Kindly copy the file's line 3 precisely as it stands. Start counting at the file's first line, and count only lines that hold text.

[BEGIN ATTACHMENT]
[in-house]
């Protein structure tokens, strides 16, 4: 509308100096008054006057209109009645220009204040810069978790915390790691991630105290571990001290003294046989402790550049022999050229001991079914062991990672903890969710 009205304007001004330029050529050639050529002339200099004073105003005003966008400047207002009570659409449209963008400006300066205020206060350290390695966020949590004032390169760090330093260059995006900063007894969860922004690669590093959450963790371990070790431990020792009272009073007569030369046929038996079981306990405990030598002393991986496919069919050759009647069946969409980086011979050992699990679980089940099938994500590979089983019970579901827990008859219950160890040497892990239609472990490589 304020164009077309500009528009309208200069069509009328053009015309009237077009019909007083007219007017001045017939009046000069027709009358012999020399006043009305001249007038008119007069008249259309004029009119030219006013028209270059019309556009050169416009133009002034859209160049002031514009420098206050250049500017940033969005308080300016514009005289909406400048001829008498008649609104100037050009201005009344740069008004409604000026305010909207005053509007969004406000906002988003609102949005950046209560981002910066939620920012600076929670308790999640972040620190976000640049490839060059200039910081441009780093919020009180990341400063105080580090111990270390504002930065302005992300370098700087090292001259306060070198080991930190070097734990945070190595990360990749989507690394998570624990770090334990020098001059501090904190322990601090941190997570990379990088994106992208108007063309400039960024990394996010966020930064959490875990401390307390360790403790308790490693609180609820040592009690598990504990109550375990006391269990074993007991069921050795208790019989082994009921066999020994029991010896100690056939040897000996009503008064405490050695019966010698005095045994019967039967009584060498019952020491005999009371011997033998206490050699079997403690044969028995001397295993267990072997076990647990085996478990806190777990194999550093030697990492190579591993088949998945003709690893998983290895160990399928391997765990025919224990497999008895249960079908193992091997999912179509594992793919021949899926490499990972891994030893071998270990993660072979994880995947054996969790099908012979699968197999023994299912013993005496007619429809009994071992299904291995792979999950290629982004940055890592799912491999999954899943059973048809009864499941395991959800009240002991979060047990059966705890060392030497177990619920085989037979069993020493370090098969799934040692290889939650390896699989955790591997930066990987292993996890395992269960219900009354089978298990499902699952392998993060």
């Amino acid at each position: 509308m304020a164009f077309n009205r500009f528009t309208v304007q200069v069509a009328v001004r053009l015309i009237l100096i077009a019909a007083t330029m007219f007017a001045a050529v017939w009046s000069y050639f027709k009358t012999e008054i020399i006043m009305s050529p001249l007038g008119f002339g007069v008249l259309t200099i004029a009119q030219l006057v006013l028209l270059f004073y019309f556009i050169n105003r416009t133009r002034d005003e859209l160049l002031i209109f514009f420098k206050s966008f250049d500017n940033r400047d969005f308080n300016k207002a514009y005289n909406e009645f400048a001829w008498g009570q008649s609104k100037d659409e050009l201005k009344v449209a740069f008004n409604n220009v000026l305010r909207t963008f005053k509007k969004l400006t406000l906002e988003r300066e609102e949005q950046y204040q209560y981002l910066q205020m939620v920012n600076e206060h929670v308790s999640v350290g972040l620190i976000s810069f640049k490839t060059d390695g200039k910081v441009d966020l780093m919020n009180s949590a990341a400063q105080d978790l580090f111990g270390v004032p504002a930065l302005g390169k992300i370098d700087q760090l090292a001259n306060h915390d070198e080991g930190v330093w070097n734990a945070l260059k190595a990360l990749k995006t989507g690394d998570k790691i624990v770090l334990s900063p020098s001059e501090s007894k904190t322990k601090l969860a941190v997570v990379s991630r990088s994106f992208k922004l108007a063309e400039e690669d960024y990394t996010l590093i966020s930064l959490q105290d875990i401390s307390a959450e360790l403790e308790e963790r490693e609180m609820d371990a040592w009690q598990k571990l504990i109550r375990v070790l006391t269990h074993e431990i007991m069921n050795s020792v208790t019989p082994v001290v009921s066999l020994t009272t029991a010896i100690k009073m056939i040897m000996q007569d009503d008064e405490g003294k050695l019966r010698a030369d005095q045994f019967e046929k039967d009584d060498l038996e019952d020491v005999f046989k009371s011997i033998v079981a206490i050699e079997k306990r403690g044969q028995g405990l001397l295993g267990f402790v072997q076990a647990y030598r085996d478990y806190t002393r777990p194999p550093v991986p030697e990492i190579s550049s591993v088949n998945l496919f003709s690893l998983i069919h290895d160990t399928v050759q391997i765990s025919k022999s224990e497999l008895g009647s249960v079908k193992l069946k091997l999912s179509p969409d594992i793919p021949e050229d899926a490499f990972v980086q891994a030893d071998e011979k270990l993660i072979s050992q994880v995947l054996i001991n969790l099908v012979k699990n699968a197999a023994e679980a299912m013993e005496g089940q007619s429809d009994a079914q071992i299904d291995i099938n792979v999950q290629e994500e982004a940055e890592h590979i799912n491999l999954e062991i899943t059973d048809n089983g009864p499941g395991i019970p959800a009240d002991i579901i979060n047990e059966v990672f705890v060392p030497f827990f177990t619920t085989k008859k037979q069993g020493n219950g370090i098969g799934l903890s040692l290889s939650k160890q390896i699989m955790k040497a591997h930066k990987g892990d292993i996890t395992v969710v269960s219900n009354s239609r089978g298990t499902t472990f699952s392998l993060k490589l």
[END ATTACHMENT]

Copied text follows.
């Amino acid at each position: 509308m304020a164009f077309n009205r500009f528009t309208v304007q200069v069509a009328v001004r053009l015309i009237l100096i077009a019909a007083t330029m007219f007017a001045a050529v017939w009046s000069y050639f027709k009358t012999e008054i020399i006043m009305s050529p001249l007038g008119f002339g007069v008249l259309t200099i004029a009119q030219l006057v006013l028209l270059f004073y019309f556009i050169n105003r416009t133009r002034d005003e859209l160049l002031i209109f514009f420098k206050s966008f250049d500017n940033r400047d969005f308080n300016k207002a514009y005289n909406e009645f400048a001829w008498g009570q008649s609104k100037d659409e050009l201005k009344v449209a740069f008004n409604n220009v000026l305010r909207t963008f005053k509007k969004l400006t406000l906002e988003r300066e609102e949005q950046y204040q209560y981002l910066q205020m939620v920012n600076e206060h929670v308790s999640v350290g972040l620190i976000s810069f640049k490839t060059d390695g200039k910081v441009d966020l780093m919020n009180s949590a990341a400063q105080d978790l580090f111990g270390v004032p504002a930065l302005g390169k992300i370098d700087q760090l090292a001259n306060h915390d070198e080991g930190v330093w070097n734990a945070l260059k190595a990360l990749k995006t989507g690394d998570k790691i624990v770090l334990s900063p020098s001059e501090s007894k904190t322990k601090l969860a941190v997570v990379s991630r990088s994106f992208k922004l108007a063309e400039e690669d960024y990394t996010l590093i966020s930064l959490q105290d875990i401390s307390a959450e360790l403790e308790e963790r490693e609180m609820d371990a040592w009690q598990k571990l504990i109550r375990v070790l006391t269990h074993e431990i007991m069921n050795s020792v208790t019989p082994v001290v009921s066999l020994t009272t029991a010896i100690k009073m056939i040897m000996q007569d009503d008064e405490g003294k050695l019966r010698a030369d005095q045994f019967e046929k039967d009584d060498l038996e019952d020491v005999f046989k009371s011997i033998v079981a206490i050699e079997k306990r403690g044969q028995g405990l001397l295993g267990f402790v072997q076990a647990y030598r085996d478990y806190t002393r777990p194999p550093v991986p030697e990492i190579s550049s591993v088949n998945l496919f003709s690893l998983i069919h290895d160990t399928v050759q391997i765990s025919k022999s224990e497999l008895g009647s249960v079908k193992l069946k091997l999912s179509p969409d594992i793919p021949e050229d899926a490499f990972v980086q891994a030893d071998e011979k270990l993660i072979s050992q994880v995947l054996i001991n969790l099908v012979k699990n699968a197999a023994e679980a299912m013993e005496g089940q007619s429809d009994a079914q071992i299904d291995i099938n792979v999950q290629e994500e982004a940055e890592h590979i799912n491999l999954e062991i899943t059973d048809n089983g009864p499941g395991i019970p959800a009240d002991i579901i979060n047990e059966v990672f705890v060392p030497f827990f177990t619920t085989k008859k037979q069993g020493n219950g370090i098969g799934l903890s040692l290889s939650k160890q390896i699989m955790k040497a591997h930066k990987g892990d292993i996890t395992v969710v269960s219900n009354s239609r089978g298990t499902t472990f699952s392998l993060k490589l």